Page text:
We know bushfire seasons like the one we experienced through January are only likely to become more common. We must be prepared in advance to deal with these, not scrambling to manage when they do hit. Learning spaces must be designed, or modified, to remain safe and smoke-free. It is also vital to our schools that all learning spaces are temperature-controlled, to ensure that student learning conditions and teachers’ working conditions are not compromised. Earlier this year, our sub-branch moved an infrastructure motion, with our number one priority being the thermal insulation of the main school building. In winter, it can be quite cold inside, especially in the corridors. The motion included replacement of thermal sealing to be fitted to all doors and windows, as well as double glazing to all external windows. A few weeks ago, a pilot light went off for the heater that serves my classroom. The temperature did not rise above 10 degrees until about midday. Fortunately, this issue was only related to two classrooms at the time, and we were able to get it resolved quite quickly. However, that experience has shown me why it is essential that a classroom is temperature-controlled . Walking into the room in the morning, I realised that there was no way my students would be able to focus on their learning if they had to stay in the room. Summer is also a challenge, especially on really warm days. It is a common sight in summer to see all the windows of the building open to hopefully get some air flow through, as well as the fans spinning at top speed. We are fortunate enough to have an air conditioner in the staffroom I work in, but the rest of the building does not have this luxury. My classroom is on the second floor and as we all know, heat rises. This can make some days a struggle for students and their teachers. I'm sure almost every educator has had similar experiences. In our changing climate, summers are only going to get worse. Making all learning spaces temperature-controlled and smoke-free should be a priority. I can’t imagine that our politicians would want to work in an unacceptably hot or cold environment, Neither do our students or teachers.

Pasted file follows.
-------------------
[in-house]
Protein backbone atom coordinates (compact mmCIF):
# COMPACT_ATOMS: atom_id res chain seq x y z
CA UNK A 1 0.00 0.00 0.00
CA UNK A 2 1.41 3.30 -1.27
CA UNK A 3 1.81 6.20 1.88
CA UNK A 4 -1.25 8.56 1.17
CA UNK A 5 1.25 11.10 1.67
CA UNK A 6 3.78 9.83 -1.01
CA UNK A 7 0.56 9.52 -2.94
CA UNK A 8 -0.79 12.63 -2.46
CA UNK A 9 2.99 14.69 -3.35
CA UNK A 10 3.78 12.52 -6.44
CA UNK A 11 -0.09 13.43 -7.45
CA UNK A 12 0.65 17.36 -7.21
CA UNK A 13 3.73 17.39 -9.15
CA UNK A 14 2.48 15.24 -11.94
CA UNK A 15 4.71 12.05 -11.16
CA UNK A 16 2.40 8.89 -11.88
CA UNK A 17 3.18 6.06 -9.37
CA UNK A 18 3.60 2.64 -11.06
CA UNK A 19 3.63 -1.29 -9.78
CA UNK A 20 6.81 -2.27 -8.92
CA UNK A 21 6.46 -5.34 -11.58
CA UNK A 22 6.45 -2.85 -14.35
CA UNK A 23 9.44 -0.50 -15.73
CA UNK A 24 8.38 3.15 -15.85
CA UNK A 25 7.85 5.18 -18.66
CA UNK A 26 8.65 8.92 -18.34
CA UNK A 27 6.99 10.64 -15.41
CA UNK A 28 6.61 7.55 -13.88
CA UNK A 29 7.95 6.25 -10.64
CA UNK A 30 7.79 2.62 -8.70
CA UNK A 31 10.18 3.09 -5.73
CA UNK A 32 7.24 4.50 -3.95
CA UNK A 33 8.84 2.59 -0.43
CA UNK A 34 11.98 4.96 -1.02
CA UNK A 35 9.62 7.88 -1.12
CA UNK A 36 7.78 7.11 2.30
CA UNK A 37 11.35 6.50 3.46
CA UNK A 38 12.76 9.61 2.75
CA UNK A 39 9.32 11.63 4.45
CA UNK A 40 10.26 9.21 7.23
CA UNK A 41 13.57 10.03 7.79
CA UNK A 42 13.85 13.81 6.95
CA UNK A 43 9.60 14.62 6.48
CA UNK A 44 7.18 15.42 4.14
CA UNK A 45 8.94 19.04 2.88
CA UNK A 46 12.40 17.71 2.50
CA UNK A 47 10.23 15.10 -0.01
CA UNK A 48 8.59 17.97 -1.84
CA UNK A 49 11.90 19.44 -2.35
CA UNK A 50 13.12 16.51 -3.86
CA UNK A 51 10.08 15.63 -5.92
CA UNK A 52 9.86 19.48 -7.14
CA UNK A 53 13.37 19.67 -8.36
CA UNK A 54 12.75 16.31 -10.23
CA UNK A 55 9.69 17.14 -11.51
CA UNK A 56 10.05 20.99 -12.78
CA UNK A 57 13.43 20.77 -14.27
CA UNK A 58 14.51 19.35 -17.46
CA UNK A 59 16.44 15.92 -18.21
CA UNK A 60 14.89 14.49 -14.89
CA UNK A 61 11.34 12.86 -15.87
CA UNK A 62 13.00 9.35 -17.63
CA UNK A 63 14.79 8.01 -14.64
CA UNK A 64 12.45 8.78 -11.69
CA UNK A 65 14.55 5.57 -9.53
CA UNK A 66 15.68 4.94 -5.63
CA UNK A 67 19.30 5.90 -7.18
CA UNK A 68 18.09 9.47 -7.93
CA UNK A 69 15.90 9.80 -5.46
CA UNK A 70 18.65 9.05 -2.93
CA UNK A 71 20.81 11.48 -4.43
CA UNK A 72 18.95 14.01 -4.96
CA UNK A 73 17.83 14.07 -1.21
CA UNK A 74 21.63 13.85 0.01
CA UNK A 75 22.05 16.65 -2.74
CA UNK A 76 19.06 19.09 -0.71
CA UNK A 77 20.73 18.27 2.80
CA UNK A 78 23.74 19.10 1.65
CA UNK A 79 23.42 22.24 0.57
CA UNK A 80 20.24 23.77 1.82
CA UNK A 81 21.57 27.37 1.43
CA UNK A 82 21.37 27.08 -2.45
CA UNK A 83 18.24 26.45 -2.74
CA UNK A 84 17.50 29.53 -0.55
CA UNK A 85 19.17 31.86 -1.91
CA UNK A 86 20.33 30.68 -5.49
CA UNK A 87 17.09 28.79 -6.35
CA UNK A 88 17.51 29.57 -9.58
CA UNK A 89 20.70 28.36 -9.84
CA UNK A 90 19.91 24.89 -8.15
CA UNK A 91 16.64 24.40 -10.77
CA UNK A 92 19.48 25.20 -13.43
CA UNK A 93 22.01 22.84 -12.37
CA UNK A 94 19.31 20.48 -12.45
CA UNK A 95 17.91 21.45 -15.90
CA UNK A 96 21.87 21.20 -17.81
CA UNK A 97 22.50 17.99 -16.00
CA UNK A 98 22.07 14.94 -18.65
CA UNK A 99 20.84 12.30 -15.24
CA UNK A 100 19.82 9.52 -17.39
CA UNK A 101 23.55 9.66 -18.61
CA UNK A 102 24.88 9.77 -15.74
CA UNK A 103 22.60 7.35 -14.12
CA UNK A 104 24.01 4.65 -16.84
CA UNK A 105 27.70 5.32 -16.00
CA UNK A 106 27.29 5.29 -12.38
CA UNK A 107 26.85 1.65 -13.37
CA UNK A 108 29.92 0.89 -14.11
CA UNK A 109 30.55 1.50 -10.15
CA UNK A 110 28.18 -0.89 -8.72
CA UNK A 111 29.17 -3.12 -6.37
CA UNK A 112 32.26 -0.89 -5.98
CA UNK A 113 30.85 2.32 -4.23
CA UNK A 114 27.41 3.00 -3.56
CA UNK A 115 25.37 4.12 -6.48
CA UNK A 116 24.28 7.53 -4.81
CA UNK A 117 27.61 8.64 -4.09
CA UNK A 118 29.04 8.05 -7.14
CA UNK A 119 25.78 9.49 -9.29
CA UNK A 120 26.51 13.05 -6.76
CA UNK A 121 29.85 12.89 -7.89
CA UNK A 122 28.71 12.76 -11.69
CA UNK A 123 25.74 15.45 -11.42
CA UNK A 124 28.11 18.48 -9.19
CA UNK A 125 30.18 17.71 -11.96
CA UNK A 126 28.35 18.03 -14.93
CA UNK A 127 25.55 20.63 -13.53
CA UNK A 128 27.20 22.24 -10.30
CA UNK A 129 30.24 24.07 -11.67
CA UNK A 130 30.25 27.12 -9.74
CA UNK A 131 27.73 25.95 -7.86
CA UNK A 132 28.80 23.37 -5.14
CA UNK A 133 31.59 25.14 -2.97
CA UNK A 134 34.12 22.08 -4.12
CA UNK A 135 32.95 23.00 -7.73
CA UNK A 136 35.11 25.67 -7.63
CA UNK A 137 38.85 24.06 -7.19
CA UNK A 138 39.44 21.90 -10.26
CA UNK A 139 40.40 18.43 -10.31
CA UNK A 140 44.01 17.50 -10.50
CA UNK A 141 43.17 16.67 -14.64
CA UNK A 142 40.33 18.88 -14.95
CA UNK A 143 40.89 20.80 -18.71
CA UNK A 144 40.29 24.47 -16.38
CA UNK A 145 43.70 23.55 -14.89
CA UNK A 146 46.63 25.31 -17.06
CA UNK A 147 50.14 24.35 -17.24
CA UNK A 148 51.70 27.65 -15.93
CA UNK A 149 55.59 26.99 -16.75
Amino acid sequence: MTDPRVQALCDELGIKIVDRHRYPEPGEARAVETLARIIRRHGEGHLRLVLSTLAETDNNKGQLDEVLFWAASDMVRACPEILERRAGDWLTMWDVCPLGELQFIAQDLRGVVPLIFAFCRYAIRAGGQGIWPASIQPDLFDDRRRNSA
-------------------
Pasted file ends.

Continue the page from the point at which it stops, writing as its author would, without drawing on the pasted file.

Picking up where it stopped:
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magine a world where you’re not allowed to help. An eight year old child sits at a single desk in an unfamiliar room, with a pencil and eraser. They have been told to sit in silence, look to the front and wait for the next instruction. The walls have been stripped of posters, anchor charts and student’s thinking to ensure nobody is given an advantage. The test starts and you watch your children struggle. A child’s hand goes up and they ask a clarifying question. And your heart breaks. You’re not allowed to help, provide feedback or to coach them. You’re not allowed to help them explore an idea that sparks their curiosity, and sends them on a journey. You tell them, ‘I can’t help you’ and confusion reigns in their eyes. You always help them, coach them, provide them with quality feedback. Why not today? Welcome to the world of NAPLAN! I’ve always had concerns about NAPLAN, both personally and professionally. My boys have never sat NAPLAN tests, which has no impact on their growth as learners or active and informed citizens. Professionally I grapple with the concept of standardised testing, as I’ve never met a standardised child, only unique individuals who all bring something different to the table. Education is about learning, and what drives learning is curiosity and collaboration. These skills and dispositions and many others are not only not addressed by NAPLAN, but stifled by it. NAPLAN’s original purpose was to provide parents with assessments of their children’s development in literacy and numeracy to inform a broader perspective. Schools would get their data and compare cohorts and individual results within test areas. Over time, the system and school accountability and improvements agendas were added as additional purposes. Since then, the My School website has allowed public access to the results of every school in Australia and contributed to making NAPLAN a high-stakes test. The most disappointing feature has been the public availability to compare schools. For smaller jurisdictions like the ACT, some media outlets create league tables under the unhelpful heading ‘best performing schools’. There will always be a winner and a loser, and suddenly schools are categorised into good and bad schools driven by competition. Context is everything and schools should not be judged by questionable data on a website. The public narrative needs to change. It is not about whether a school is good or bad; the narrative needs to be what is good about your school. When prospective parents ask me about NAPLAN results and how we compare on the My School website, I take a big breath, smile and politely talk about how NAPLAN does not define us. I talk about our vision, our values and approach to learning in a contemporary setting. I’m confident by the end of the tour they know more about our school community than My School can ever tell them. 14